Sunday, May 20, 2012

Books: Shooting Information Overload Double Feature

I like reading, and I like shooting, so books about shooting don't have to be terribly well-written for me to read them. This post looks at two such books; both have a ton of raw information, but probably won't appeal to the casual reader...

Boston's Gun Bible

This is a reference-style work (800+ pages) that covers a panoply of topics. There are sections on how to buy a gun, self-defense law, guns for women, and so on.



The bulk of "Boston's Gun Bible," though, is a listing of the pros and cons of dozens of guns in the context of their utility for self-defense and survival. This discussion ranges from the obvious (AR and AK variants) to the off-kilter (surplus guns like the K31), and reads a lot like the world's longest gun forum post.

While the "Bible" is opinionated and subjective (which the author acknowledges), it's obviously backed up by a lot of shooting and testing, too. In the end, most of the recommendations are hard to argue with (Boston T. Party isn't the first guy in the world to tell people to buy a GLOCK). I just wish there was a better way to compare and talk about the guns than table after table of arbitrary scores:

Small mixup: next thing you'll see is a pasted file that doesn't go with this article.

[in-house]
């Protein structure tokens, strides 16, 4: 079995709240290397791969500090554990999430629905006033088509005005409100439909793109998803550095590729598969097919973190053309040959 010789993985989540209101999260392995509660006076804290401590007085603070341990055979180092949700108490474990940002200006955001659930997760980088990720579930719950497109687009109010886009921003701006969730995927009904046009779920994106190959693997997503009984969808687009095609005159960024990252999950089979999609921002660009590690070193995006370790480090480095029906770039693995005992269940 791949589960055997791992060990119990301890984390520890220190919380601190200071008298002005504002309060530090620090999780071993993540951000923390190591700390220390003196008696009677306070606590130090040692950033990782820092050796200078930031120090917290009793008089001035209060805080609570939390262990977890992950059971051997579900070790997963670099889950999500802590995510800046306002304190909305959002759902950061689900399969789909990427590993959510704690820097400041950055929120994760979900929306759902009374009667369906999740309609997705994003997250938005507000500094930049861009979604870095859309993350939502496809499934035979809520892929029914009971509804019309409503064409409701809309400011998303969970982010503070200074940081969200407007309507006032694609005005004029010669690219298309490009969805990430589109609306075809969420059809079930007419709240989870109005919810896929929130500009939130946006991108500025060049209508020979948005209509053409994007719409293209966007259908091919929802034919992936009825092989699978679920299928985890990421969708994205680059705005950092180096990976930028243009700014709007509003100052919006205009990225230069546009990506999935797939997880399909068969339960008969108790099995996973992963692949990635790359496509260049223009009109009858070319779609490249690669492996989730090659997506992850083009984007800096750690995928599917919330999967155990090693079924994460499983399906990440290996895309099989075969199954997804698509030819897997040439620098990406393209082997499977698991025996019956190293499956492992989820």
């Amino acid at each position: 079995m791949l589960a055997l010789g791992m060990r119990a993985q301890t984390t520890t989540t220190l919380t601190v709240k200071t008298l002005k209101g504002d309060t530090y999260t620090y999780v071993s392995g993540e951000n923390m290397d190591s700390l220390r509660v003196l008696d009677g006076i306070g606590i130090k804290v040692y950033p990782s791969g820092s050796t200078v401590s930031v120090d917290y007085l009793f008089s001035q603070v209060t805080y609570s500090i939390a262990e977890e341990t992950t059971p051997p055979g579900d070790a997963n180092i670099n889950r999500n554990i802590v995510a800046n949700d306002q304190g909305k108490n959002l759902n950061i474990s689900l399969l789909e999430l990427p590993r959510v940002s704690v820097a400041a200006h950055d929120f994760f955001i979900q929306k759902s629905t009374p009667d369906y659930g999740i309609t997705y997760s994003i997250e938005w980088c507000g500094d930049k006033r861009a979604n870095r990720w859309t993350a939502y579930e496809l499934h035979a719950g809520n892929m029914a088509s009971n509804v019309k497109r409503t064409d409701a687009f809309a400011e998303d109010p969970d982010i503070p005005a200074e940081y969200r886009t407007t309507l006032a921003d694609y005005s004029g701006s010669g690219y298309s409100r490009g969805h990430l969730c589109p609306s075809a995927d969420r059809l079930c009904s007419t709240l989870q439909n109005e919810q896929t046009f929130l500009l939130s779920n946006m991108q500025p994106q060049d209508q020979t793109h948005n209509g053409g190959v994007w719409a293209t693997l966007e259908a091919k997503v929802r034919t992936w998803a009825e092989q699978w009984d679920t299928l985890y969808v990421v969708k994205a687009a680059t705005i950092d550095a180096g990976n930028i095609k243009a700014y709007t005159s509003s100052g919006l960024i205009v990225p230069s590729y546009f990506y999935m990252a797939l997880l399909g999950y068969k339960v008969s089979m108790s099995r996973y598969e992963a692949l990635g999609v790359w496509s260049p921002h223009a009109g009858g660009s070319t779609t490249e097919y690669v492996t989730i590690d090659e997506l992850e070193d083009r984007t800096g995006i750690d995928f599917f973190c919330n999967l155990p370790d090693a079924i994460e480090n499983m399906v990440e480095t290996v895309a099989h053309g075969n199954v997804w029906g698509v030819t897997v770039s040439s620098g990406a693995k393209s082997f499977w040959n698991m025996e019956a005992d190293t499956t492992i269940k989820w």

The last part of "Boston's Gun Bible" is political. For the most part, it'll be preaching to the choir - anyone reading the book probably won't mind the pro-RKBA/libertarian politics. Having personally known some of the relevant folks in the federal government (including a BATFE regional supervisor and several agents), I found some of these bits to be strident and over-the-top. Your mileage (and your branch of the ATF) may vary.

Shoot
Julie Golob is one of the world's best shooters, and there are few people better qualified to write "Shoot," a guide to shooting and competition:


If you're looking for a basic, ladies-oriented introduction to shooting, this ain't it. Julie devotes much of "Shoot" to a listing/description of shooting competitions - IPSC, IDPA, 3-Gun, and the like. I found myself skimming through it at times, rather than chewing through a snore-inducing wall of text about USPSA divisions:

The most interesting part of "Shoot" is a discussion about shooting technique, as it applies to competition shooting. There are nice color photos of Julie and other competitors, and some good nuggets of wisdom from a seasoned professional.  I wish there was more practical advice like this, but perhaps that'll be the focus of another book.

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